Active and Passive Components of Transducers

You may not know their technical name, but transducers are everywhere. The microphone and earpiece on your telephone, the speaker in your TV set, the LED (light emitting diode) on your video game console and even the pickup on your electric guitar are all forms of transducers. Technically, a transducer is any device that changes one form of energy into another. Transducers can be designed with other circuitry to measure speed, pressure and temperature, as well as to convert sound to and from electrical signals for communication and entertainment. Transducers are generally classified as being either "active" or "passive" devices.

Energy Conversion

Electricity, sound, light and heat are types of energy. A transducer converts one of these forms of energy into another. An example of a non-electrical conversion, in which a physical element is converted into another physical element, is a simple mercury-filled thermometer. Heat energy causes the physical movement of mercury to rise inside a glass column. Most transducers, however, involve electricity to perform a variety of very useful tasks.

Defining Active and Passive Transducers

Transducers that deal with electricity are said to be "active" or "passive" in their characteristics. Active transducers produce electricity themselves as a result of some external stimulation. Passive transducers change their electrical characteristics as a result of changes in their environment.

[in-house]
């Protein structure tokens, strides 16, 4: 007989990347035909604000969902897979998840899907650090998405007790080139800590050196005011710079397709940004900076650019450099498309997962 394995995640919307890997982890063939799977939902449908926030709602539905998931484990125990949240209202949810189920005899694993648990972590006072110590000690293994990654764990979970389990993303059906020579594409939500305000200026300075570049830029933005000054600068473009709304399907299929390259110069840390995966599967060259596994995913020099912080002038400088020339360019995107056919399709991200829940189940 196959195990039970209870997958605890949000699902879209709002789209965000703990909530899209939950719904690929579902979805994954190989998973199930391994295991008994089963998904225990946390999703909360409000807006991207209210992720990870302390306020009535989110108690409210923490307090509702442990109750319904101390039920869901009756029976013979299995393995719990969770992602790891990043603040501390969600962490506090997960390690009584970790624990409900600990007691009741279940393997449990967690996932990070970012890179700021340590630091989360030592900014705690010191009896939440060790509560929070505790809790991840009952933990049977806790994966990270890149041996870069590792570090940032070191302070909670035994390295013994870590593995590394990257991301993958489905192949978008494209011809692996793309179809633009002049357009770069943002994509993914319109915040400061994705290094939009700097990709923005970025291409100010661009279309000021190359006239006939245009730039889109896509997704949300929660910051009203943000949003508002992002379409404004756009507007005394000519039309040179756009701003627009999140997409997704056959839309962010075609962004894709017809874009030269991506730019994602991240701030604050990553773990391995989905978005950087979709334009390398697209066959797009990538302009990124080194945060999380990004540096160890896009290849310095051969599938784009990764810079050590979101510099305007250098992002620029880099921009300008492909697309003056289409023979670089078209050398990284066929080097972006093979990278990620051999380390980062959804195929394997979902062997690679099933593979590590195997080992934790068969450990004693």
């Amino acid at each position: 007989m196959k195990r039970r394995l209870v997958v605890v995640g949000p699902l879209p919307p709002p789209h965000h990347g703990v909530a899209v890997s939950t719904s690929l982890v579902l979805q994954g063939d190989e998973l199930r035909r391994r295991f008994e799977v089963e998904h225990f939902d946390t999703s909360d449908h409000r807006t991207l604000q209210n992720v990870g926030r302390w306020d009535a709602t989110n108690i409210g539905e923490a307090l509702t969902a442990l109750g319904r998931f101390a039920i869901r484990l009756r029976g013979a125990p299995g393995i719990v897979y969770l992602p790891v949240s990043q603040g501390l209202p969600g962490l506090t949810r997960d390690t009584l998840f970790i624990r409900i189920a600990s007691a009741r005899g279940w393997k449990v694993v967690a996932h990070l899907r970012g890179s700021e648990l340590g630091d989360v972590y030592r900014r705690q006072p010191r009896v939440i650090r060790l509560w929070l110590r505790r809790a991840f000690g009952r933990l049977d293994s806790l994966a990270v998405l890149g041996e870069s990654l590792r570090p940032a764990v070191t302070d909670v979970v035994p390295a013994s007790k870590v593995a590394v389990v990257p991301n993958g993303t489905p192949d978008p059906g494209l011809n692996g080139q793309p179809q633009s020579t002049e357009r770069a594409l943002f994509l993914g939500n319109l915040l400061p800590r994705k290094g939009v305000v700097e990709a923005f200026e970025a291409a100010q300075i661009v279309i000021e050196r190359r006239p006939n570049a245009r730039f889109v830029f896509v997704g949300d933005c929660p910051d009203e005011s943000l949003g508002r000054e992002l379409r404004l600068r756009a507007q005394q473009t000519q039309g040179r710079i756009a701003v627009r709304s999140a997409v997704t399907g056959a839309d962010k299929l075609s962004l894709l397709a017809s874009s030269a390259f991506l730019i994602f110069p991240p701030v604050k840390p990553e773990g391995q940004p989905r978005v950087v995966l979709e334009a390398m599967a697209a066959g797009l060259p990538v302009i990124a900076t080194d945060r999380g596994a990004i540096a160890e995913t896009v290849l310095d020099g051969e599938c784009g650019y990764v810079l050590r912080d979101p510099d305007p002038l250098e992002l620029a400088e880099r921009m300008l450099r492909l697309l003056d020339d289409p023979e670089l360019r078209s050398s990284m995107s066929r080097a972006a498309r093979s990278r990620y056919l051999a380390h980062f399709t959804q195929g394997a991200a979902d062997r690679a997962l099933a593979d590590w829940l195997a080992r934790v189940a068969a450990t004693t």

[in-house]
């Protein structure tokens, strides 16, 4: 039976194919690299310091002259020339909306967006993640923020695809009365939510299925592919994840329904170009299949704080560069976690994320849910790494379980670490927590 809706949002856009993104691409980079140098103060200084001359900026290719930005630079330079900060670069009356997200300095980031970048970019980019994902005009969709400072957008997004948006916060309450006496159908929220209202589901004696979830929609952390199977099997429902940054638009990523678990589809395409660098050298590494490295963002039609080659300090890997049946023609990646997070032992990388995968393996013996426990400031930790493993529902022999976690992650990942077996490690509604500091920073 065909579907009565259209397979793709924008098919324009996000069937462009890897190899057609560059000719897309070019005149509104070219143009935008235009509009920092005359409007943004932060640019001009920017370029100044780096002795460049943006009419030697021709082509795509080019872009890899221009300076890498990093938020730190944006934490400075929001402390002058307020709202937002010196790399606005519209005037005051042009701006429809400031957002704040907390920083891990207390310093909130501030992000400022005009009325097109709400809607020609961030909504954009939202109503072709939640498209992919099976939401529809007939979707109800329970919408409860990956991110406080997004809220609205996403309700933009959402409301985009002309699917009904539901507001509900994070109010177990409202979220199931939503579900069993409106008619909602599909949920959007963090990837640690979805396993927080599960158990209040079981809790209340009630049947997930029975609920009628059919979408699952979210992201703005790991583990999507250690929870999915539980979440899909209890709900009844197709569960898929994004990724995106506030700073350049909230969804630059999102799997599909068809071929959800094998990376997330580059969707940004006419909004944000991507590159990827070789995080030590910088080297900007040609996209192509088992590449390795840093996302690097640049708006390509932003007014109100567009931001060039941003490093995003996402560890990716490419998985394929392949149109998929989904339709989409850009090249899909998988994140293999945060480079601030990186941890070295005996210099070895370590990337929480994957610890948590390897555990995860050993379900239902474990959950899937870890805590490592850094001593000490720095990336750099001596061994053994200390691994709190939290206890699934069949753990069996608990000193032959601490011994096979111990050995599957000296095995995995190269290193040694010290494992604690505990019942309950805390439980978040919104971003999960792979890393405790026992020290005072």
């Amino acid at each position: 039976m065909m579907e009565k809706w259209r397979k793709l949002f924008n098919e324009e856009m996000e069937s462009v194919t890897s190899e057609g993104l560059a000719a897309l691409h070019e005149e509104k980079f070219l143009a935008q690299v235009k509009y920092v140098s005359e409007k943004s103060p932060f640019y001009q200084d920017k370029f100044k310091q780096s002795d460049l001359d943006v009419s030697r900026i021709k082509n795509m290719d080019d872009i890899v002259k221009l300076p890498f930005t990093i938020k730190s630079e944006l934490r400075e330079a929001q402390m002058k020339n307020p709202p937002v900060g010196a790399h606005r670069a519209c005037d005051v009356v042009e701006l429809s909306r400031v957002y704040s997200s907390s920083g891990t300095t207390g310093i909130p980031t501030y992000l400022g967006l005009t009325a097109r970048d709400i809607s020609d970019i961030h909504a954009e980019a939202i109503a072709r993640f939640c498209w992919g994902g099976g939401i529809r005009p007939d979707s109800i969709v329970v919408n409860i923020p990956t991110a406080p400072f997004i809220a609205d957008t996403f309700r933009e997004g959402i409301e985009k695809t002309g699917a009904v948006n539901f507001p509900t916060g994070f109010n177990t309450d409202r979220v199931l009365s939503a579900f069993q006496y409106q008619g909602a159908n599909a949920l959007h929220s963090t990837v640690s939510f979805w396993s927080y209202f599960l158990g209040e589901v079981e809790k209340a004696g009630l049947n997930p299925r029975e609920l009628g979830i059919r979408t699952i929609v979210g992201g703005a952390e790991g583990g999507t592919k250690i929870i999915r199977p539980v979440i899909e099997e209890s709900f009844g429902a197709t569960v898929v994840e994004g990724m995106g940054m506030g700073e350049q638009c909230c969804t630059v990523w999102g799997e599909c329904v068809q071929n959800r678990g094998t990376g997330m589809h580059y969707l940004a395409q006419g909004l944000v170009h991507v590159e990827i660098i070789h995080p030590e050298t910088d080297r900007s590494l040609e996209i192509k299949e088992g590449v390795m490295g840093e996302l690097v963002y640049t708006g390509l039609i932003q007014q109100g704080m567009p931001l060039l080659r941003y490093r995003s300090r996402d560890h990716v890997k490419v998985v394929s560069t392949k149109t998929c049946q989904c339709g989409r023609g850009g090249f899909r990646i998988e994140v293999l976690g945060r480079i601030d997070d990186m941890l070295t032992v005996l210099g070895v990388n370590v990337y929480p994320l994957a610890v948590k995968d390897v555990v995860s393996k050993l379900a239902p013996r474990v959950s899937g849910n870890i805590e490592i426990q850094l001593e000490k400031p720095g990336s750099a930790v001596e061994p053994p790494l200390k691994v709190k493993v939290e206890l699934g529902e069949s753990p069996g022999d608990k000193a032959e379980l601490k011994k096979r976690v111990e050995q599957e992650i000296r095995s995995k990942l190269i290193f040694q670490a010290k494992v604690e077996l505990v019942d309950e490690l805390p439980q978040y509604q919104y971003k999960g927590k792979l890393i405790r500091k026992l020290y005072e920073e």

Examples of Passive Transducers

When a DC (direct current) voltage is applied to a light emitting diode (LED), the LED converts this electricity into light. You can probably account for a dozen LEDs in your home, which are typically used today as indicator lights on everything from computer printers to cordless phones and microwave ovens. Another type of passive transducer is the thermistor. These devices change their resistance value to electricity that flows through them as temperature changes. Thermistors are commonly used in circuits that measure temperature. The speakers in your TV, stereo and car radio convert a varying voltage into sound.

Examples of Active Transducers

The magnetic pickups on an electric guitar are transducers that detect the mechanical vibrations of the strings and change them into an electrical signal, which is then sent to other electronic circuitry for amplification. Sonar transducers change electric energy to a high frequency sound wave that travels through water and bounces off objects it encounters, sending the sound back to another receiving transducer. Sonar is used by submarines and even weekend fishermen. Perhaps the most common transducers in everyone's home are found in telephones. The microphone converts sound waves into electrical signals, and the earpiece does the exact opposite -- that is, it converts electrical signals into sound waves. The record and playback heads on a tape recorder or cassette recorder convert electrical signals to magnetic fluctuations that are recorded (or played back) on magnetic tape. The magnetic phono cartridge on a record player is another example of a transducer. Electric motors convert electricity into mechanical energy. A generator does the reverse, converting mechanical energy into electricity.

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